Walkers start the 2011 March for Babies at Mercer County Park. This year’s walk, led by Robert Wood Johnson University Hospital Hamilton, is April 21.

By Michele Alperin

For Robert Wood Johnson University Hospital Hamilton president Anthony “Skip” Cimino, the March of Dimes has had both personal and professional implications.

Of course, he is honored for himself and his hospital to be selected as the local leader of the March for Babies, the biggest fundraiser of an organization whose mission is to improve the health of babies. But, Cimino, whose grandson was born prematurely, said, “It is something that has directly affected my family.”

The March of Dimes has aided many families, and, in fact, the results of its research and educational efforts have so penetrated the national consciousness that they are almost truisms.

“The March of Dimes is responsible for a lot of known facts: You should not drink when you are pregnant; you should have a healthy lifestyle when you are pregnant or trying to get pregnant; you should take folic acid while you are pregnant to prevent birth defects and spinal bifida,” said Kitara Garner, senior community director of the Central Jersey division of the March of Dimes.

As to why Cimino is the right person to head the April 21 March for Babies at Mercer County Park, Garner said he is a resident of Mercer County who has great connections and who can really help spread the March of Dimes mission and garner support in the local community.

She noted that RWJ Hamilton has been supporting the March of Dimes for at least 10 years and said the hospital is aligned with the nonprofit organization’s mission to provide better resources for child and maternal health.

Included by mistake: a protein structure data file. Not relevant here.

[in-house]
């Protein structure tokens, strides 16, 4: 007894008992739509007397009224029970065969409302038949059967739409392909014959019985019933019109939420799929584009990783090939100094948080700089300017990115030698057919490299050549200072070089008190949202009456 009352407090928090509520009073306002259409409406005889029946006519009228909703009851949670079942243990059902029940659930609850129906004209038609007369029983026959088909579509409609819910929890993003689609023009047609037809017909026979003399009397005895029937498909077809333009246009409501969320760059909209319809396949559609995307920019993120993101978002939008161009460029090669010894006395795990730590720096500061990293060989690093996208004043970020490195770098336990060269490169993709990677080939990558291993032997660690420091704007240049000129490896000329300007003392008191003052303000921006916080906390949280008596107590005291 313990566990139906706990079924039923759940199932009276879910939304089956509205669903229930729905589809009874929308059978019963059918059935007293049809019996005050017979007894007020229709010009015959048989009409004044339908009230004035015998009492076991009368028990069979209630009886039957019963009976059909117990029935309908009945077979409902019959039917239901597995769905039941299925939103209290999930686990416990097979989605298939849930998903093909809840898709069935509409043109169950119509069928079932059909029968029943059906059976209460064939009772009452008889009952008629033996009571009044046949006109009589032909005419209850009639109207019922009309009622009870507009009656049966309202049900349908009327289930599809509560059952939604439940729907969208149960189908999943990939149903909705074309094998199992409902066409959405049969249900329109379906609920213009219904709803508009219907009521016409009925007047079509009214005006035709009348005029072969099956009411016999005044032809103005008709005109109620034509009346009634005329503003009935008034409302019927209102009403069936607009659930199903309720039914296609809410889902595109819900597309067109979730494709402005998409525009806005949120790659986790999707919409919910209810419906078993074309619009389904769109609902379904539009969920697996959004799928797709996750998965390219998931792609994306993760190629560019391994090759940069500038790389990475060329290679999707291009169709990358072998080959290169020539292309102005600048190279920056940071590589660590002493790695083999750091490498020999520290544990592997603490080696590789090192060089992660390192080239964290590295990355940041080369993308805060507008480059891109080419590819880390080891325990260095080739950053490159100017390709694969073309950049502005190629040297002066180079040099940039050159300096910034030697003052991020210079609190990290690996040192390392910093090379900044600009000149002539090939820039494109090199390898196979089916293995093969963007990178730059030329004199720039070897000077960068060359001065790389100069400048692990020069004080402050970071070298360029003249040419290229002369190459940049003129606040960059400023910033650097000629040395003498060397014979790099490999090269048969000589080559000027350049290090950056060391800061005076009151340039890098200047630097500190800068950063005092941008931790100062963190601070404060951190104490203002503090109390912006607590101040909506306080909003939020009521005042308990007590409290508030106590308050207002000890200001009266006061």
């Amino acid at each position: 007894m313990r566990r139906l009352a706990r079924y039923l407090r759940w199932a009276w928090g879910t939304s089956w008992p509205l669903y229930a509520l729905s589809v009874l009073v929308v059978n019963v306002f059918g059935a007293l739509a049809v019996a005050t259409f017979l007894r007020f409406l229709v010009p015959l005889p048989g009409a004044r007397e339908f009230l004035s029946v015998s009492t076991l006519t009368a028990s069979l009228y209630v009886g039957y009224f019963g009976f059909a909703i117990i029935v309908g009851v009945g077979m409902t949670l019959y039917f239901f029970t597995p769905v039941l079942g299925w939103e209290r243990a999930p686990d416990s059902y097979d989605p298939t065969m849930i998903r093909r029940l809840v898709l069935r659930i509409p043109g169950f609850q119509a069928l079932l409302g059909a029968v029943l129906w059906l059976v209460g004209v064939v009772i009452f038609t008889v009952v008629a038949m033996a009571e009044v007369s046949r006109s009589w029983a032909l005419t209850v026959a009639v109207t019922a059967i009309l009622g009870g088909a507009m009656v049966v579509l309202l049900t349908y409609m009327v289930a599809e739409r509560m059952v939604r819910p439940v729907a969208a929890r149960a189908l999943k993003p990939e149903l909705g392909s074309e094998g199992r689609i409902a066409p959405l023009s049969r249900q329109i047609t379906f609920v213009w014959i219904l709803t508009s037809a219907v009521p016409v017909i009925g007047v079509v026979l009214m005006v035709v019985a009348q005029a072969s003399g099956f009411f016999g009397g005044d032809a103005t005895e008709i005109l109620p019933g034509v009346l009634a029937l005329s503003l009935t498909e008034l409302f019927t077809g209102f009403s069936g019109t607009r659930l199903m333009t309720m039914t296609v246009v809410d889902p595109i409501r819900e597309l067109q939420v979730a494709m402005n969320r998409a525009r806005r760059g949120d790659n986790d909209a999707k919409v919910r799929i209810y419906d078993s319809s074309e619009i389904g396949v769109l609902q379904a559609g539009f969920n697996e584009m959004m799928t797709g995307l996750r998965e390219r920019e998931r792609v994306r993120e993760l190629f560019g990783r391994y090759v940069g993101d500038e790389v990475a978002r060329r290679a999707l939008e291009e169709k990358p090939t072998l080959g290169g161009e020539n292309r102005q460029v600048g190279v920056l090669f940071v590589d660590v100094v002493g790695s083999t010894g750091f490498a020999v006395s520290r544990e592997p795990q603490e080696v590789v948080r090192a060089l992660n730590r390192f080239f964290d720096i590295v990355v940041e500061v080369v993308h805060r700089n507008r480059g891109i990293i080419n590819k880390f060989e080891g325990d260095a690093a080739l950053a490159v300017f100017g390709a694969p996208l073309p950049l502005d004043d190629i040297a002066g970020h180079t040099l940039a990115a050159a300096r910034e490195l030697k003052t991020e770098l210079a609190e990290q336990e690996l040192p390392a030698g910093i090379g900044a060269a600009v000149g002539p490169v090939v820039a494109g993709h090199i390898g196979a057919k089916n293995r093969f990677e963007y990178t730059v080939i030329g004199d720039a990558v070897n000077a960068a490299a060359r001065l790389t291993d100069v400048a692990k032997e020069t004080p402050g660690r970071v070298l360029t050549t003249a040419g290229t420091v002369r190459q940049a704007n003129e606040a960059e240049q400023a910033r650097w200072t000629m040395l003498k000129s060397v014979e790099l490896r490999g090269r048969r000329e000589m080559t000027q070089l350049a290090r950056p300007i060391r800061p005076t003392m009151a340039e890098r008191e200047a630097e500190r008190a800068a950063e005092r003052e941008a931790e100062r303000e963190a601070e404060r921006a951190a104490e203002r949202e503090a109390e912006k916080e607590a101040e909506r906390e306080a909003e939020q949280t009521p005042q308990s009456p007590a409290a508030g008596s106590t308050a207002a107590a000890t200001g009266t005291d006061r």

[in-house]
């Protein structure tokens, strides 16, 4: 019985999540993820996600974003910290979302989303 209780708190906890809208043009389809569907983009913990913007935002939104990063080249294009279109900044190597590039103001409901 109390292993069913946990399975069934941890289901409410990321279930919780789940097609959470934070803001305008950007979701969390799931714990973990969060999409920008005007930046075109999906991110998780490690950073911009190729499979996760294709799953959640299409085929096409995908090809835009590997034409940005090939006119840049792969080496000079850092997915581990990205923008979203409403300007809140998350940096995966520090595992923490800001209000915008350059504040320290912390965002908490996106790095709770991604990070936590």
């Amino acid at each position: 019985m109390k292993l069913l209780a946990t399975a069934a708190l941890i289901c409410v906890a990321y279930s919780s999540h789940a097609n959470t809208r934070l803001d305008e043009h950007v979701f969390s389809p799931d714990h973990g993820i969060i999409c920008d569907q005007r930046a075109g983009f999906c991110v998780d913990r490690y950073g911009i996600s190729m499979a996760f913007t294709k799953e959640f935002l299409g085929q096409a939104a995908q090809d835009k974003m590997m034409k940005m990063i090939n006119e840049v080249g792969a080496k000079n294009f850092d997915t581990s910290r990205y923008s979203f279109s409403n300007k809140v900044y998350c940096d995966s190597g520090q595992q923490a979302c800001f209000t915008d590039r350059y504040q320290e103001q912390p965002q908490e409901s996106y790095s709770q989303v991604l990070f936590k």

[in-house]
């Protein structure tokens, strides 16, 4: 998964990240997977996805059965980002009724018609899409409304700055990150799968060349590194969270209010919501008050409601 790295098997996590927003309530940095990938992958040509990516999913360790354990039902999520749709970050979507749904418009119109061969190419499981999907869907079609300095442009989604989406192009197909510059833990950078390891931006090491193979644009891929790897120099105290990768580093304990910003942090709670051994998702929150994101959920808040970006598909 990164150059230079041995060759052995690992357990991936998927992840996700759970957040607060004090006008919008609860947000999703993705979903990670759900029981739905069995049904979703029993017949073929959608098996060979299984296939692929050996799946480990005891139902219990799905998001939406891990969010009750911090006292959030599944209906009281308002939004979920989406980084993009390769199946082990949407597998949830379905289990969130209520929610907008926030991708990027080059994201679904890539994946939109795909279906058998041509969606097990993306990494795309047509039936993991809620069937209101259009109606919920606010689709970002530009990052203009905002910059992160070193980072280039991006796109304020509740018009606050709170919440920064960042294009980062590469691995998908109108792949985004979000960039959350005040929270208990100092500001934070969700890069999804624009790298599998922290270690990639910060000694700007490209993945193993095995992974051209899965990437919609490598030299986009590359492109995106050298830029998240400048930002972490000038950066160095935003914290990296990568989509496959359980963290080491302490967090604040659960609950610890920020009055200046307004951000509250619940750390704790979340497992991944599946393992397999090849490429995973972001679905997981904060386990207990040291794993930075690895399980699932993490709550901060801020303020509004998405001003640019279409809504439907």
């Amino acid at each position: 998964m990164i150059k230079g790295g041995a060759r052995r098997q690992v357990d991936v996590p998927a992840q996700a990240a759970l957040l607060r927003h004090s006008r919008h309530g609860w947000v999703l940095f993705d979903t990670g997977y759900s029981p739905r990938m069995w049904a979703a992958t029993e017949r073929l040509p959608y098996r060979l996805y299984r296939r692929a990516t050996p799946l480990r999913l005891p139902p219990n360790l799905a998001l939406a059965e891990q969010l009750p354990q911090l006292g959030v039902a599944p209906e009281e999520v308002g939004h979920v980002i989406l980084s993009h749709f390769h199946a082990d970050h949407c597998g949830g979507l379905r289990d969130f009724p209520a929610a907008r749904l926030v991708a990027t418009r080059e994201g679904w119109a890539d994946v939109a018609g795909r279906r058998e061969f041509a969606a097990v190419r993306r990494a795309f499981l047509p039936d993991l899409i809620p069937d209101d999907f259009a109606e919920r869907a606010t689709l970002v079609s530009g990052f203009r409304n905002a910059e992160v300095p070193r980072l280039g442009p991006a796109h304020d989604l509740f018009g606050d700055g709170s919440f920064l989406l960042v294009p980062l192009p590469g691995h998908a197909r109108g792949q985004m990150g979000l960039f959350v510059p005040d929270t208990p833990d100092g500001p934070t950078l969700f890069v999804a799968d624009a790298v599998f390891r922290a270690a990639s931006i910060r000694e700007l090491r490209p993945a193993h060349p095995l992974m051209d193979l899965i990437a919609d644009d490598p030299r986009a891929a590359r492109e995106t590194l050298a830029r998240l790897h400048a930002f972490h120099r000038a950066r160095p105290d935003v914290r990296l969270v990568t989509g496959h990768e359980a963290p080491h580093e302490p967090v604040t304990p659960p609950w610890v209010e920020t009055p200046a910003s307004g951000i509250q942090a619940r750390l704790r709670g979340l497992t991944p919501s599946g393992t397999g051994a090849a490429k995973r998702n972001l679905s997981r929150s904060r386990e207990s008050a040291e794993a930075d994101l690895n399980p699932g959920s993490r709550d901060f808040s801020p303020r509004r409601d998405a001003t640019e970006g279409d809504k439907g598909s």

Cimino is appreciative of what the March of Dimes has done for his hospital.

“Its research and education help improve the clinical outcomes,” he said. “It’s not some ephemeral concept. It happens day in, day out.”

The March of Dimes this year celebrates its 75th anniversary. Founded by Franklin Delano Roosevelt in 1938 to fight polio, the organization supported the lab of Jonas Salk, whose vaccine led to the eradication of polio in the United States by 1979.

“We are one of the only organizations that can say we accomplished our original mission,” Garner said.

In the 1960s, the March of Dimes shifted its focus to birth defects and infant mortality, and in 2003 to a very specific focus on prematurity. By 2020, Garner said, their goal is to reduce the prematurity birth rate to 9.6 percent. Currently, the premature birth rate is at 11.7 percent, having declined for the third year in a row.

Even if a hospital does not get direct financial support from the March of Dimes, the organization’s research dollars help develop vaccines, therapies, medicines and guidelines for care that help hospitals do their work better. RWJ Hamilton neonatologist Marilyn Georgi, for example, sees many babies born between 32 and 36 weeks.

“They are born with a multitude of issues,” she said, “and the March of Dimes supports research in those areas so that we can take better care of the babies so they can fit into the community and have normal lives.”